While some of the early humor may not hold up to the modern eye, “it was just nice to know that there was somebody who…was out during that time,” Halterman attests. “Especially on SNL, you didn’t see it that often. You may have had actors playing gay characters and different sketches of things. But it was revolutionary.”

“We needed somebody in the room. And he was that person,” Halterman adds.

And Sweeney was supported by LGBTQ+ love. “What I will remember most and will always hold dearest to my heart are the many sweet letters that I received from so many young LGBTQ+ people in places like Oklahoma, Kansas, Texas, and all over the country that said how much it meant to them to see someone funny and ‘out and proud’ on their televisions back home watching with their parents!” Sweeney says. “That is what really made it all worth it.”

Sweeney only appeared on SNL for one season; he was cut along with most of the cast in 1986, a lineup that had included Quaid, Joan Cusack, Robert Downey Jr., and Danitra Vance, the first Black woman to be an SNL cast member. Vance was also a member of the LGBTQ+ community, although her lesbian identity would not be made public until her death in 1994. She was the second known lesbian SNL cast member, following Denny Dillon, from the show’s sixth season, who did not come out until a 2020 Vulture interview. Following Sweeney’s departure, it would take until 2012, when Kate McKinnon was hired, before another out gay cast member joined SNL.

Anya Taylor-Joy
Anya Taylor-Joy, Bowen Yang, Kate McKinnon, and Punkie Johnson


While out talent may not have been present on-screen, there were notable sketches over the years with LGBTQ+ themes, with mixed degrees of progressiveness. “The Ambiguously Gay Duo,” created by Robert Smigel and J. J. Sedelmaier, spoofed the homoeroticism present in male superhero pairings like Batman and Robin while also taking aim at the oversexed stereotypes imposed on queer men. While one-note, the cartoon stands the test of time far greater than “It’s Pat,” an unfortunate recurring sketch where the joke relied on characters guessing the gender of an androgynous character played by Julia Sweeney (no relation to Terry).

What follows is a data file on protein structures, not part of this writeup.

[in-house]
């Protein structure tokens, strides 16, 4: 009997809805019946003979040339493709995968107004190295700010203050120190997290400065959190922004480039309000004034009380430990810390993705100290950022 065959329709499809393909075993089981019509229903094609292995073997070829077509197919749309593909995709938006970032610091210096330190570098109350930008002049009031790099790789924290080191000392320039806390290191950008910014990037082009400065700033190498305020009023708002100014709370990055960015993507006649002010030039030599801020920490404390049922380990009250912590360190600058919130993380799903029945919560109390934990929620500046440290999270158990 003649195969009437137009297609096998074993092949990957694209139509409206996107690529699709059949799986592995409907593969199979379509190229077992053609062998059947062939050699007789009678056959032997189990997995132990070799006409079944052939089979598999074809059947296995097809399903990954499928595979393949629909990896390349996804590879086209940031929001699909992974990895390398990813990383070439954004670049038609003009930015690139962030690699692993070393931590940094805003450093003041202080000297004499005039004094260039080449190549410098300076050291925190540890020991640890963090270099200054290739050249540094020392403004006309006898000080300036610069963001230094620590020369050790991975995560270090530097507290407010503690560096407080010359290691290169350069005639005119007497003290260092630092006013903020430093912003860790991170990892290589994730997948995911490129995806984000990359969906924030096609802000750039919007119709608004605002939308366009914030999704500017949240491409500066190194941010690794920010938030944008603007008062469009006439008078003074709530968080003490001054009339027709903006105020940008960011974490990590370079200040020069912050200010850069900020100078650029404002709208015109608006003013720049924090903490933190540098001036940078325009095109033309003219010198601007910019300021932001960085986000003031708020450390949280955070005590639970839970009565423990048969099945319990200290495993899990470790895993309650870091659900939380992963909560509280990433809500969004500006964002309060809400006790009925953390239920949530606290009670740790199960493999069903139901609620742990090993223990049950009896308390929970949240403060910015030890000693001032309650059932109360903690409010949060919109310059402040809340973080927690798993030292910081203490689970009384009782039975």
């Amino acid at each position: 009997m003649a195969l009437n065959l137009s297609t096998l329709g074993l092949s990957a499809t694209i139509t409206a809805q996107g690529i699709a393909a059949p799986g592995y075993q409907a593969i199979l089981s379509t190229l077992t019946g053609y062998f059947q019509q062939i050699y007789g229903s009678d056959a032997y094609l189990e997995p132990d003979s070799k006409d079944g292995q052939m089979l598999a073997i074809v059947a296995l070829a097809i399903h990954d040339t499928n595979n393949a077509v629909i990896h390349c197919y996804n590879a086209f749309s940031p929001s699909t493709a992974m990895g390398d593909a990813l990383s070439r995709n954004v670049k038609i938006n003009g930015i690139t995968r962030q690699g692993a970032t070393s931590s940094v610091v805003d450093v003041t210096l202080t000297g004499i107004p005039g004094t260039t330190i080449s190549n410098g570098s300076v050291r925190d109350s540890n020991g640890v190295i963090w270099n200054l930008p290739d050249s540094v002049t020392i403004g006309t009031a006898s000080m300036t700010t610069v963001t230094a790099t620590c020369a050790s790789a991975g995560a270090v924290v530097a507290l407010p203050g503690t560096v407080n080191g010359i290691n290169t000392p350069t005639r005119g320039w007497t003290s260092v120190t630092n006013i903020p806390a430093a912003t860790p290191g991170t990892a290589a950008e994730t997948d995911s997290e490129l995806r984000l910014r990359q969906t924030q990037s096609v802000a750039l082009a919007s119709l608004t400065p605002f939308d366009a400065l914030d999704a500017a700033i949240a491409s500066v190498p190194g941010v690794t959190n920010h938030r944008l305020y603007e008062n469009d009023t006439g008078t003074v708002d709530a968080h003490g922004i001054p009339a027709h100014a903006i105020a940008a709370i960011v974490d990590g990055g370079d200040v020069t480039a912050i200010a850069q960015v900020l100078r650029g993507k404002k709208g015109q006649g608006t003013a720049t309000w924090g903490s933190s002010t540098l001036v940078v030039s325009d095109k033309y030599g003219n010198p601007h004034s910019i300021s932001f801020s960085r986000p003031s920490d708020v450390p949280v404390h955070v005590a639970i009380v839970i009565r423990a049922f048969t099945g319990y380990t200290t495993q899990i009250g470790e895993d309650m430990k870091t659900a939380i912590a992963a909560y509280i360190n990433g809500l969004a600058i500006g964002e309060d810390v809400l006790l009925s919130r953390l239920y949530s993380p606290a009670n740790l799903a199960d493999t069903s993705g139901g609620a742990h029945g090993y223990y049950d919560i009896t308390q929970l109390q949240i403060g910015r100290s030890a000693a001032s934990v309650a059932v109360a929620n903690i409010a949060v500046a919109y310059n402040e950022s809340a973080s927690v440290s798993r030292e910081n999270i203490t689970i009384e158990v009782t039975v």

With McKinnon, Bowen Yang, and Punkie Johnson as cast members in SNL’s current season, the show is as queer as it’s ever been. While current “Weekend Update” cohosts Michael Che and Colin Jost rankle occasionally with questionable jokes — Jost blamed the election of Donald Trump on the rise of trans and nonbinary visibility in dating apps, for example — funny LGBTQ+ sketches have abounded in recent years: Vanessa Bayer’s lesbian awakening over Totino’s (courtesy of Kristen Stewart), a spoof of It Gets Better with Dan Levy, a Pride music video with Lil Nas X, a skewering of tropes in lesbian period dramas.

Significantly, McKinnon is a bona fide star whose impressions of figures from Hillary Clinton to Jeff Sessions have moved the needle in the political world. In a recent Weekend News segment that bears some DNA with Sweeney's on-air activism, McKinnon ripped into Florida's "Don't Say Gay" bill.

These LGBTQ+ artists now benefit from a world that Sweeney helped create. While he did eventually continue to work in Tinseltown, it was mainly in writing; he worked on several projects with Laney, including co-writing the 1989 film Shag. He continues to make art in a practice with his husband and even acted in Ryan Murphy’s The Assassination of Gianni Versace: American Crime Story as David Gallo in 2018.

In the present day, Sweeney is impressed by the progress SNL has made and its ongoing relevance as a forum for cultural change. “I am a big fan of Kate McKinnon and Bowen Yang and think the current writing and performances of all the cast is some of the best that SNL has ever done —which is a testament also to Lorne as an amazing producer with long-term staying power,” he concludes. “In a world of seemingly ever more authoritative oppression globally, SNL still serves as a beacon of a particular U.S.-Canadian blend of humorous liberation and absurdity. And I was lucky and grateful to be a part of it.”

This article is part of Out's March/April 2022 issue, appearing on newsstands April 5. Support queer media and subscribe — or download the issue through Amazon, Kindle, Nook, or Apple News.